The story of Saint Josaphat, a prince who gave up his wealth and kingdom to follow Jesus, was one of the most popular Christian tales of the Middle Ages, translated into a dozen languages, and cited by Shakespeare in The Merchant of Venice. Yet Josaphat is only remembered today because of the similarities of his life to that of the Buddha. In Search of the Christian Buddha is set against the backdrop of the trade along the Silk Road, the Christian settlement of Palestine, the spread of Islam, and the Crusades. It traces the path of the Buddha's tale from India and shows how it evolved, adopting details from each culture during its sojourn. These early instances of globalization allowed not only goods but also knowledge to flow between different cultures and around much of the world. Eminent scholars Donald S. Lopez Jr. and Peggy McCracken reveal how religions born thousands of miles apart shared ideas throughout the centuries. They uncover surprising convergences and divergences between these faiths on subjects including the meaning of death, the problem of desire, and their view of women. Demonstrating the incredible power of this tale, they ask not how stories circulate among religions but how religions circulate among stories.
Healing the Heart and Mind with Mindfulness is a practical book that provides strategies using mindfulness to manage stress, anxiety and depression, as well as ways to cultivate psychological wellbeing. Uniquely, it combines a traditional Buddhist approach to mindfulness with contemporary psychology and current perspectives. Drawing on the author's many years of clinical experience as a psychologist as well as his personal experience in Buddhist meditation practices, it outlines how the Buddha's four applications of mindfulness can provide a pathway to psychological wellbeing, and how this can be used personally or with clinical populations. This accessible, user friendly book provides strategies for healing the heart and mind. Malcolm Huxter introduces mindfulness as it is presented in Buddhist psychology and guides the reader through meditations in a systematic way. The practices are clearly explained and supported by relevant real life stories. Being aware that mindfulness and meditation are simple but not easy, Huxter guides the reader from the basics of mindfulness and meditation through to the more refined aspects. He provides a variety of different exercises and guided meditations so that individuals are able to access what suits them. The guided meditations can be streamed or accessed as free audio downloads. Healing the Heart and Mind with Mindfulness is aimed at anyone who wishes to use mindfulness practices for psychological freedom. This book provides insight and clarity into the clinical and general applications of Buddhist mindfulness and will be of interest to mental health practitioners, students of mindfulness, professional mindfulness coaches and trainers, researchers and academics wishing to understand Buddhist mindfulness and the general public.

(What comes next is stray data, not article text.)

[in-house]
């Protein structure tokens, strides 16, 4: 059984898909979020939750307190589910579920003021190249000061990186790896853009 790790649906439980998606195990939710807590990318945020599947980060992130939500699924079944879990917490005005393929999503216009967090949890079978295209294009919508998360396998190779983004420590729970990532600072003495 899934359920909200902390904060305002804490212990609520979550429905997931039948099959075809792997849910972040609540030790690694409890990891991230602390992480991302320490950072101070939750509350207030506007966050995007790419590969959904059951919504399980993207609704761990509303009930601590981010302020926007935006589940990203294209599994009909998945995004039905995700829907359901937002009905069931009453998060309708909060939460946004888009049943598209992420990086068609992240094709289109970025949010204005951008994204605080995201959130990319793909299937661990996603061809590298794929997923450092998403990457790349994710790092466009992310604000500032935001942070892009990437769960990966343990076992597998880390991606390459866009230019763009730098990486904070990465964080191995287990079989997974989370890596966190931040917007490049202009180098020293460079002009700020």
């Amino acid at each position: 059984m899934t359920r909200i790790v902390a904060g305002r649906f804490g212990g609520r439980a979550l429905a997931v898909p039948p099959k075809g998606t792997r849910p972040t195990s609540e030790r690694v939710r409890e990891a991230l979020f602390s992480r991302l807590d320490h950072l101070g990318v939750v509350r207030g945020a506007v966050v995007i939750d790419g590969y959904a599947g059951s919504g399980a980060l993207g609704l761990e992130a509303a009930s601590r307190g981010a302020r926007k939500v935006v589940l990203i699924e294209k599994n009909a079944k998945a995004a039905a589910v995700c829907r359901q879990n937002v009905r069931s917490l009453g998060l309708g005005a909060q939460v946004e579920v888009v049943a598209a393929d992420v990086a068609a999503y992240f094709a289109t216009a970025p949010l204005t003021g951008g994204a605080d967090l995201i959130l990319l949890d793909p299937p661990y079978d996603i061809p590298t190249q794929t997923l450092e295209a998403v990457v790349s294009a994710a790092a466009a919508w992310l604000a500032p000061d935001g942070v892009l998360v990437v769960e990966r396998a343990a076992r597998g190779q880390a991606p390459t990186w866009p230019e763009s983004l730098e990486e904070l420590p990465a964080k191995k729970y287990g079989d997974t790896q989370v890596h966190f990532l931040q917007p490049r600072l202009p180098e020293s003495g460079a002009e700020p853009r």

Though fascinated with the land of their tradition's birth, virtually no Japanese Buddhists visited the Indian subcontinent before the nineteenth century. In the richly illustrated Seeking Sakyamuni, Richard M. Jaffe reveals the experiences of the first Japanese Buddhists who traveled to South Asia in search of Buddhist knowledge beginning in 1873. Analyzing the impact of these voyages on Japanese conceptions of Buddhism, he argues that South Asia developed into a pivotal nexus for the development of twentieth-century Japanese Buddhism. Jaffe shows that Japan's growing economic ties to the subcontinent following World War I fostered even more Japanese pilgrimage and study at Buddhism's foundational sites. Tracking the Japanese travelers who returned home, as well as South Asians who visited Japan, Jaffe describes how the resulting flows of knowledge, personal connections, linguistic expertise, and material artifacts of South and Southeast Asian Buddhism instantiated the growing popular consciousness of Buddhism as a pan-Asian tradition--in the heart of Japan.
Beginning with the foundational visions of the Vedas, Dr Fowler examines each traditions vision of reality in a systematic way that focuses on how it understands the self, the highest reality, causality, knowledge, and liberation. Because the six major Hindu philosophical traditions Mimamsa, Samkhya, Yoga, Nyaya, Vaisesika, and Vedanta complement each other in important ways as well as compete with each other in some ways, this systematic comparison of the fundamental topics of each tradition enables us to see the beautiful tapestry of the Hindu way of life that these traditions have created. This book offers the reader who wishes to understand the philosophical basis of Hinduism a clear and comprehensive introduction. It also provides a solid foundation for the reader who wishes to go on to advanced and detailed studies of any of the Hindu philosophical traditions. From the Foreword by John M. Koller, author of The Indian Way and Asian Philosophies